As the star of Hong Sang-soo has improbably grown, the traditional (and often erroneous) stereotypes lobbed against his films have stayed stuck in the mud. None of these are fair, strictly speaking, impressions largely drawn from loglines and ignoring the often wild differentiations that arise between his films, especially those in this current period inaugurated sometime around 2018. in water [sic], which unusually (but fittingly) premiered in the Berlinale Encounters section rather than in his customary Competition slot, provides a stellar example of how deceptively flexible his approach has become, even as his recent concerns about inspiration and creation of art remain constant.
At only 61 minutes, in water is Hong’s shortest feature yet, and like his other mid-length film from just two years prior, 2021’s Introduction (in the Berlinale competition), it stars Shin Seok-ho — the fresh-faced youth who has risen to provide a compelling contrast to past Hongian men — as Seoung-mo, an actor who seeks to direct a short film for the first time. In order to do so, he travels to the rocks of Jeju Island with his friends — Nam-hee, an actress (Kim Seung-yun), and Sang-guk, a former filmmaker (Ha Seong-guk) — in tow. Without a script, they intend to spend a week at a rented house, all paid for by Seoung-mo, as he searches for script material on the beach and in the alleys. Even more than in other recent Hong films, in water’s presentation is deceptively spare, with much of the on-screen conversation springing forth from two people getting to know each other while the would-be director sits pensively, pondering the surroundings.
And even more so than in The Novelist’s Film, in water explicitly takes Hong’s way of artmaking as its raison d’être; he mentioned that he shot the film in a week himself, and his increasing shouldering of almost all production responsibilities mirrors the skeleton crew on display here. So, it’s fascinating to see how, if not his mindset, then how his process is imparted onto someone on the opposite end of the spectrum in terms of life and experience; while Hong has worked at an unceasing pace, Seoung-mo describes himself as scared, only now finally breaking out of acting to pursue his own inspiration. This perspective does not feel like an imposition: unlike Introduction, there is no adult balance to counterbalance the faces of youth, but only the continually adrift director, reflective beyond his years, carving out a world-weary niche all the same.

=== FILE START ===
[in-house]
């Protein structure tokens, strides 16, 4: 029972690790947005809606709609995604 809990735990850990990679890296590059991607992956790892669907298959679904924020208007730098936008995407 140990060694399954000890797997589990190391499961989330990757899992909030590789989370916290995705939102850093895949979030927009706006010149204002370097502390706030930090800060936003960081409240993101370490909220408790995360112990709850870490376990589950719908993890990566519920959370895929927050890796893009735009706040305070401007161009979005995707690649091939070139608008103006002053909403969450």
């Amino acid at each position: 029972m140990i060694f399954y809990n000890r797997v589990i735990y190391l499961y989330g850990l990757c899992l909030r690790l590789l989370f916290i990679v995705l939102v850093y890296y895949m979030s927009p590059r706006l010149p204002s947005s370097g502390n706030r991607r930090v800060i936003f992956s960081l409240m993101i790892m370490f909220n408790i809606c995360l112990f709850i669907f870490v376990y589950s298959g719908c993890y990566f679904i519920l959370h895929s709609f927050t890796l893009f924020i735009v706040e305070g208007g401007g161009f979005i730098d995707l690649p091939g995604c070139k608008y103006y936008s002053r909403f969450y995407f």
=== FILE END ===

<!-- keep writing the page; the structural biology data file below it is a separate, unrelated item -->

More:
Getting deep into a review of in water without mentioning the film’s greatest gambit, shooting most of the film (every exterior and a majority of the interiors) out of focus, might seem foolish, but it does not (and should not) capture everything that distinguishes this film. But it is constantly beautiful, and purposefully inconsistent in the degree to which the shots are out of focus, a slight change in gradation that becomes especially noticeable as the characters are placed or move closer or further away from the camera. There are certain “pay-offs,” but the blur remains principally compelling in its reflection of Hong’s own recent eye troubles, which have overlapped with his decision to lens all his films himself. It serves as a constant reminder of his presence, yet one that does not detract from the film in the slightest. Instead, it further essentializes the nigh archetypal nature of his three young people. At their core, specific characterization matters little in the face of what Hong is interested in exploring, and the depth of feeling, arising from questions relating to a belief in that which exists both within and apart of one’s perception, is conveyed as masterfully as ever.
DIRECTOR: Hong sang-soo; CAST: Shin Seok-ho, Ha Seung-guk, Kim Min-hee, Kim Seung-yoon; DISTRIBUTOR: The Cinema Guild; IN THEATERS: December 1; RUNTIME: 1 hr. 1 min.
Originally published as part of InRO Weekly — Volume 1, Issue 8.5.